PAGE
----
A decade ago I started researching this new kind of voucher – funded through a somewhat convoluted tax credit mechanism – that appears to have particular appeal to President Trump and other Republicans.

These new vouchers (or “neo-vouchers”) are similar to conventional vouchers in many ways, but there are some important differences. It’s those differences that neo-voucher advocates most care about and that everyone should understand.

Conventional Vouchers

What exactly is a school voucher? Typically, a voucher is direct financial support that helps families pay for the cost of private K-12 schooling. Proponents see vouchers as a way to help children attend nonpublic schools. Detractors see vouchers as undermining funding and support needed by public education.

All vouchers subsidize tuition with tax dollars. This can be accomplished in many ways, and the nuances matter.

Conventional voucher policies use the relatively straightforward method of allocating state money to give vouchers directly to eligible parents. The parents, in turn, give the vouchers to a private school of their choice. These schools are sometimes secular, but are usually religious.

The private schools then redeem these vouchers to obtain money from the state. In the 16 states where conventional voucher policies exist, they produce about 175,000 vouchers annually. This amounts to 3.3 percent of the nation’s private school population.

Yet, these direct vouchering programs present four major problems for school choice advocates.

First, they’re typically available only to lower-income families; wealthier families are usually not eligible.

Second, when governments directly provide voucher money, participating schools are generally required to comply with a variety of guidelines, such as accreditation requirements, anti-discrimination regulation, minimum teacher qualifications, financial reporting and/or the administration of a standardized test to students receiving the voucher.

Third, vouchers are simply not politically popular – which is why the more palatable term “opportunity scholarships” (courtesy of messaging guru Frank Luntz) has become increasingly popular.

Finally – and importantly – state constitutions often prohibit the channeling of state money to religious institutions. In many states, this means that conventional voucher programs cannot exist if the program includes religious schools.

Although the Supreme Court has ruled that vouchers don’t violate federal law, state constitutions can create legal obstacles that are more formidable than those under the U.S. Constitution.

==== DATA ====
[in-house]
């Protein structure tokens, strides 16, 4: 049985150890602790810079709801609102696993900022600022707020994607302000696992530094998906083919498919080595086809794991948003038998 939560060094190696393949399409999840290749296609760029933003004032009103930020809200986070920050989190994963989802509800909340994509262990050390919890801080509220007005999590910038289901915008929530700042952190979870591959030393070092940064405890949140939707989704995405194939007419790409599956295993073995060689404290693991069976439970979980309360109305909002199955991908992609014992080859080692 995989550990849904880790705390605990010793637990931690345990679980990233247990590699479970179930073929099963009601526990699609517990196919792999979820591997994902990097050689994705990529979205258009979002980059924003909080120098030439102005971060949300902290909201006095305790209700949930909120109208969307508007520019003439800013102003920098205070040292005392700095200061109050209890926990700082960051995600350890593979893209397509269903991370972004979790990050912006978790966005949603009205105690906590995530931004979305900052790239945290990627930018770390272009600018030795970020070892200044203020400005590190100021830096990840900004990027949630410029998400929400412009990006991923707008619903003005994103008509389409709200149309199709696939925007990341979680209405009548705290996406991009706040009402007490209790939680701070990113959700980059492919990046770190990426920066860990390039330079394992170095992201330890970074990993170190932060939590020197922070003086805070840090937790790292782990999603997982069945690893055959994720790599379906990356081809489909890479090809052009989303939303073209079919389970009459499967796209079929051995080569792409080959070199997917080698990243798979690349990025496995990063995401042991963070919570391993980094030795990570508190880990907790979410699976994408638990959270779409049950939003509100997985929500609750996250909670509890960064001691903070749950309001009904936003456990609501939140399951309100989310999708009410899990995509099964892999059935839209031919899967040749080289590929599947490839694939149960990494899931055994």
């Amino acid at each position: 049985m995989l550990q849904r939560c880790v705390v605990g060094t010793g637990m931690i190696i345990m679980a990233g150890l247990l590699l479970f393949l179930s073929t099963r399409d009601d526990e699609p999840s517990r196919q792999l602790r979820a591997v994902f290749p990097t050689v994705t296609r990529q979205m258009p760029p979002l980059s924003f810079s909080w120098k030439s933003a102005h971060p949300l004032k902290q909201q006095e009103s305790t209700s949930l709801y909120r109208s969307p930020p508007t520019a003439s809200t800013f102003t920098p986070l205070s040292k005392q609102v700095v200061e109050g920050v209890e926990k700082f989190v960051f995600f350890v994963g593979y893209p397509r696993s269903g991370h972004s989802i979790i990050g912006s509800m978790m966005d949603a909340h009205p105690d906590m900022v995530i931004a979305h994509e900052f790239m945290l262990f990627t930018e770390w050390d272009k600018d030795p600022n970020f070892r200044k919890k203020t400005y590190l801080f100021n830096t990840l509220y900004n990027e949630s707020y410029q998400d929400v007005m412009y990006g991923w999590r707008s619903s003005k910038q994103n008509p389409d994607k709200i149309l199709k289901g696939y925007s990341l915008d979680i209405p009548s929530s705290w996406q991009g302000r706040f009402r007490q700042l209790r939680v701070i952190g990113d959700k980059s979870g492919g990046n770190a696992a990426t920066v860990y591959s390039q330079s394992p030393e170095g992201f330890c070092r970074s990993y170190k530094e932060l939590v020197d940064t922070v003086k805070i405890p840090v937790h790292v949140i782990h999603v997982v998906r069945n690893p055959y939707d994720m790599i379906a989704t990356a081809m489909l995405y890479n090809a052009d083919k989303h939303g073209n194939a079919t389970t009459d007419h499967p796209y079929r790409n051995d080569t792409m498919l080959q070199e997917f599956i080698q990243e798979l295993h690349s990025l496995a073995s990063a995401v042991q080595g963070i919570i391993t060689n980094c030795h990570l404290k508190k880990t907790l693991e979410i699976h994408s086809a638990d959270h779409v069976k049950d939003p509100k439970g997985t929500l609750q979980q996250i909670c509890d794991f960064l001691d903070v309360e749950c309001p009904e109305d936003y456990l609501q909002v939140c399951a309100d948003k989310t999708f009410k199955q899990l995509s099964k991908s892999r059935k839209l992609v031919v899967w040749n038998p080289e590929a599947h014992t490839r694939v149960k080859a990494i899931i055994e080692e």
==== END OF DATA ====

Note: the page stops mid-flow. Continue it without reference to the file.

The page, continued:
St. Joseph Academy, a Catholic school in Cleveland, is one of the top three
schools to benefit from Ohio voucher dollars. Ohio’s conventional vouchers
can be applied to secular and nonsecular schools alike, but 97 percent go
to religious schools. 
Oarbogast / Wikimedia CommonsCC BY-SA

Vouchers on Steroids

To sidestep these issues, many state lawmakers have embraced a new kind of voucher policy that gets essentially the same result but changes the state’s role from paying for vouchers to issuing tax credits.

This approach was first adopted in Arizona, in 1997, where the legislature passed a law setting up a system in which any taxpayer could “donate” money to a special, private nonprofit corporation. That corporation then issues vouchers to parents, who use them to pay for private school tuition. The taxpayers then get the money back from the state in the form of a tax credit.

Arizona’s constitution – typical of language in state constitutions – requires that “No public money or property shall be appropriated for or applied to any religious worship, exercise, or instruction, or to the support of any religious establishment.” But Arizona’s elaborate mechanism keeps the specific dollars out of state coffers. Consequently, state funding only indirectly supports religious institutions.

The Arizona Supreme Court found this distinction sufficient, ruling that the tax credits did not violate the state’s constitutional prohibition against spending public money for religious support.

Beyond this legal advantage, advocates favor this sort of tax-credit-voucher method because it appears less likely to be regulated. It’s also likely to be open to a wider range of parents – not just lower-income or special needs families. And the complexity of the neo-voucher approach obscures the fact that it’s really a voucher program, making it less of a political lightning rod.

Some wealthy taxpayers can even receive tax benefits exceeding the value of their donations.

This baffling outcome is because of a loophole tied to the Alternative Minimum Tax (AMT), an extra tax imposed on some wealthier taxpayers to ensure that they pay their fair share. The AMT limits certain tax breaks, such as the ability to deduct state tax payments from federal taxes.